Mark: So, what part options were available then?

Bernie: Well, there's new or used. There's plenty of these cars around. A used part was pretty attractively priced, and the car is pretty old. A new one is quite expensive. I believe it was somewhere around the $900-1,000 range, Canadian. The owner opted to go with the used part, which was substantially less expensive.

Mark: How often do you recommend used parts?

Bernie: Well, we look into it for certain things. Again, when you look at a price differential with something like this, between used and new, it's often an attractive idea. Things like brake parts, for instance, you never get those used. Because they're just a wear out item and there's no cost savings. But, certain items it's worth looking at. We do a lot of used engines. The thing with used parts is the warranty is much lower. So there's more risk to the consumer, the customer, our client, if the repair doesn't go well given time that it's going to cost more money to do again. But, we do recommend them a fair amount. At least give the option and someone can choose. There are times where we would never recommend a used part based on we know that something is such a common failure item that it's not worth spending the money on a used part because the risk is too high.

Mark: So, once you replaced this old fuse box, and the relay was working properly... Did this vehicle have the rain sensing wipers? I know mine did.

Bernie: No, this one doesn't have that. Yeah.

Mark: So that might have been one of those other relays.

Bernie: Yeah. The rain censure usually, I mean... Well, that micro computer that we saw in the wiring diagram, which is in that... Of course, you saw in the pictures as well. I mean, it's not hard to just send a... This is the great thing about modular computers is it's easy to just add for the manufacturer. Like, let's just add this sensor, reprogram something and away it goes. It just works with the rain sensor. But, I think the rain sensor is something that comes on newer models. It's a nice feature.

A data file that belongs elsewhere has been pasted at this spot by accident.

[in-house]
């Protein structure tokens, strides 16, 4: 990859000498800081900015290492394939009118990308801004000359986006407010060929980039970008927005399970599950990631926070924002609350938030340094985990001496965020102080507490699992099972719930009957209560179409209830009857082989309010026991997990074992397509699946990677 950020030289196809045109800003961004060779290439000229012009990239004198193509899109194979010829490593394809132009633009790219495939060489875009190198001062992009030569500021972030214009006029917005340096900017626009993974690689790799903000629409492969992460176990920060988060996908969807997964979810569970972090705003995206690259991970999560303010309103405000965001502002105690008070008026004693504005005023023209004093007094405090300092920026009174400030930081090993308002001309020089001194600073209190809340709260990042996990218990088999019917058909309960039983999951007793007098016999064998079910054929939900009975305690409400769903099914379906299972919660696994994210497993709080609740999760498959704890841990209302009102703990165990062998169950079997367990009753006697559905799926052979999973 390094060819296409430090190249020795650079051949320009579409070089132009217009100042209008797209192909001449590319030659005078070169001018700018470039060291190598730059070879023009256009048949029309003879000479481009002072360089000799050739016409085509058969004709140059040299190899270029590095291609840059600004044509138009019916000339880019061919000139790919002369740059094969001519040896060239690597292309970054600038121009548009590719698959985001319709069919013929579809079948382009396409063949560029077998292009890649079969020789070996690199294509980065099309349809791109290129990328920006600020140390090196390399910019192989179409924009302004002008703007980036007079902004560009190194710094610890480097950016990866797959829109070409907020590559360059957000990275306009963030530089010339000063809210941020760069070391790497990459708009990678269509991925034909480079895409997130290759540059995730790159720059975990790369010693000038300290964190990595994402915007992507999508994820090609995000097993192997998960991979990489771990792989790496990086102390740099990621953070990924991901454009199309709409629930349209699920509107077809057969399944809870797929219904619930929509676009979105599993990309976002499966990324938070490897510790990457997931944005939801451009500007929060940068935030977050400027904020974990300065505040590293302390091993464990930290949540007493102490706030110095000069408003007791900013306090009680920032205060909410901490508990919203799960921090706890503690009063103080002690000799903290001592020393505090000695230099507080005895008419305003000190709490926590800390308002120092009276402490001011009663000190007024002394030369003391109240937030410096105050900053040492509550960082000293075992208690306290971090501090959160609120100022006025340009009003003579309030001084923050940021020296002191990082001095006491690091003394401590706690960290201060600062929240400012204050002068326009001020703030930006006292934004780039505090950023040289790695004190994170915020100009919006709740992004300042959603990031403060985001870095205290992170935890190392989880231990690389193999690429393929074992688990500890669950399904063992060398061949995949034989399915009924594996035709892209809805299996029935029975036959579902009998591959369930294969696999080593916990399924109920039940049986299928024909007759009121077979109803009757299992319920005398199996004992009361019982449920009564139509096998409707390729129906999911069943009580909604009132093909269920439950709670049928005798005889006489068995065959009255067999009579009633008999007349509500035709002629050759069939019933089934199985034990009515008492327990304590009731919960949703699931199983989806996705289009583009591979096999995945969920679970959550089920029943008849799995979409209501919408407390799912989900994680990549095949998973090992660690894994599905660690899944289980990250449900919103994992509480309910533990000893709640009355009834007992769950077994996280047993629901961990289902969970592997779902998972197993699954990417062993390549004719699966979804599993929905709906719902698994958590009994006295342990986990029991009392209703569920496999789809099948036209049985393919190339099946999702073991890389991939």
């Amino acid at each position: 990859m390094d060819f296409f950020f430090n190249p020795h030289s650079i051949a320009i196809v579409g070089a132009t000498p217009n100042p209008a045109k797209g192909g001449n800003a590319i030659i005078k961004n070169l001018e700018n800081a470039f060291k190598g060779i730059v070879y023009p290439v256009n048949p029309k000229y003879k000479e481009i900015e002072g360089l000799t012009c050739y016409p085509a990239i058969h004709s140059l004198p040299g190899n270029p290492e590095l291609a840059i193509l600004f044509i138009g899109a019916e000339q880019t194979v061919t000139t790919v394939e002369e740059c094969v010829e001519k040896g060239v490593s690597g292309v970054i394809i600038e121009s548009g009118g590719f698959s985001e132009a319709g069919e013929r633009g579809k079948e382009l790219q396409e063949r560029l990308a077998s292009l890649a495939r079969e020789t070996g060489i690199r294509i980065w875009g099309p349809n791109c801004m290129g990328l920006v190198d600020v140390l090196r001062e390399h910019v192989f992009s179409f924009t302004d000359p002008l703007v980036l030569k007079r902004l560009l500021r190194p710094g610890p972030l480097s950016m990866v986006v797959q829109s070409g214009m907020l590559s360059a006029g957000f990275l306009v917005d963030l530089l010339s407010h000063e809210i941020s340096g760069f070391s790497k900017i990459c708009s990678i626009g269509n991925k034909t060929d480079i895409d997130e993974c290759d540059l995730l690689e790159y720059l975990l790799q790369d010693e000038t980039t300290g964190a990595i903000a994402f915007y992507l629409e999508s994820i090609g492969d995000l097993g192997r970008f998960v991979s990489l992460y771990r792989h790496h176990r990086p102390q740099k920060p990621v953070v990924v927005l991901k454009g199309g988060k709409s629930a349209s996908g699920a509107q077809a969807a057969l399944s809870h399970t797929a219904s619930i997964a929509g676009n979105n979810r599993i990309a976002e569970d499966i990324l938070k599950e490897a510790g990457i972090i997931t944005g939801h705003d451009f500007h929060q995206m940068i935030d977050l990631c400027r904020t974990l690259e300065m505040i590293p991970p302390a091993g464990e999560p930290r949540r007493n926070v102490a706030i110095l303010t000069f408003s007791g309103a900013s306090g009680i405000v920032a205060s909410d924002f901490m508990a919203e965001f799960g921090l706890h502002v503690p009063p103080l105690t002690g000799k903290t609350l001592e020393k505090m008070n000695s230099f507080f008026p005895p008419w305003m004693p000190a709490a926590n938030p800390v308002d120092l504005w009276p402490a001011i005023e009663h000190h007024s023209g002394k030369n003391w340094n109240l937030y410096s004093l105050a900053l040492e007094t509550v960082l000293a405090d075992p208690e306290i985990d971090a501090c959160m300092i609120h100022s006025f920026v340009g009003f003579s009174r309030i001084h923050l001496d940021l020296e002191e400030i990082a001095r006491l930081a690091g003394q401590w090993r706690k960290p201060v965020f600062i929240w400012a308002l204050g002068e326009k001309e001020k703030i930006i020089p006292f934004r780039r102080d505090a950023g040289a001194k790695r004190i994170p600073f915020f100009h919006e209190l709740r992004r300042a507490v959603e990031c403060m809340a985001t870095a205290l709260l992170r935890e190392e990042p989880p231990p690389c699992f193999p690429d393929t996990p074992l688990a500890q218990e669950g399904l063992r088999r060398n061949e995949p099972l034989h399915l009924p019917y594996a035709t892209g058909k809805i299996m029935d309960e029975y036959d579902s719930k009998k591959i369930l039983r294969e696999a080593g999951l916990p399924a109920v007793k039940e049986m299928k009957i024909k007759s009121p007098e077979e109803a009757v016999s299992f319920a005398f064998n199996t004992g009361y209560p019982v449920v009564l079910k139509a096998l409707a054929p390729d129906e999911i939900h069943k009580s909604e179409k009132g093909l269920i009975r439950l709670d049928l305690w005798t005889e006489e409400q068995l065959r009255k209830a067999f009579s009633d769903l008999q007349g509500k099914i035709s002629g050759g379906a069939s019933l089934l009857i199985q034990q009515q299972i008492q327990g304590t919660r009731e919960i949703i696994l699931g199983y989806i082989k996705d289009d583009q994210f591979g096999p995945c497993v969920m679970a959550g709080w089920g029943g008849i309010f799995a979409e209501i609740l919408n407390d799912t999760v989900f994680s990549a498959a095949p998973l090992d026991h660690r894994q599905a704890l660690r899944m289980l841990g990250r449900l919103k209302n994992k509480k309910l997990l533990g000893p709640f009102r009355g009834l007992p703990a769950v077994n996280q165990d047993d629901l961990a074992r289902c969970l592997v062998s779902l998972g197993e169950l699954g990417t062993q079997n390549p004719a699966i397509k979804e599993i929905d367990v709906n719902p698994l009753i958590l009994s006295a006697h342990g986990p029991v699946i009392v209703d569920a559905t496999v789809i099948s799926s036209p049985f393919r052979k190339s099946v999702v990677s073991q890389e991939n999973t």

Mark: So, and everything worked, obviously, after you got this together?

Bernie: Yeah, it worked fantastic. Yep. The next thing I was going to say about electrical parts like this used is we can plug them in and right away we know that they work. Now, actually I know a couple podcasts ago we talked about a Mercedes air bag module where you couldn't use a used part because it had to be programmed for the car, and it's... So, it really varies from car to car. Some of them are harder. That's why this auto repair business, it's kind of a custom business. You need to know what works in what car, and what doesn't on the other. What repair works for a Mazda doesn't necessarily work for a Mercedes. Not because a Mercedes is so much better, it's just the way it's made, so.

Mark: So that's from a Mercedes owner as well.

Bernie: Yeah.

Mark: Mazda 3 is getting on in years. These cars are... They've been around for awhile. They've gone through many iterations. How are they for reliability?

Bernie: They're really good. You know, I've been servicing for them years, and years, and years. Through all the different generations. They keep getting better, and better. But, there are good used, I mean it's a good used car to buy. Even these older ones are still good. As time has gone by for certain problems that didn't exist come out... What do I want to say?

They come out of the woodwork so to speak. Like, the 2.3 litre engine seemed so reliable for many years. Then all of a sudden they all started failing. So, if you wanted a better buy a 2 litre engine is... In these older models a 2 litre engine's safer, they don't seem to fail. But, I mean, any old car, and this is 15 years old now, so it's a little long in the tooth so to speak. But, I mean, a really good reliable car. I would highly recommend them.

Mark: So there you go. If you're looking for service for your Mazda in Vancouver the guys to see are Pawlik Automotive. You can reach them at 604-327-7112 to book your appointment. You have to book ahead, they're busy. Or, check out the website, pawlikautomotive.com. YouTube Channel, Pawlik Auto Repair, 320 plus videos on there about all makes and models, on repairs of all sorts of vehicles. Cars and trucks. Thank you, so much for listening to the podcast. We really appreciate, and thank you Bernie.

Bernie: Thank you Mark. Thank you for watching and listening as Mark said, we really appreciate it.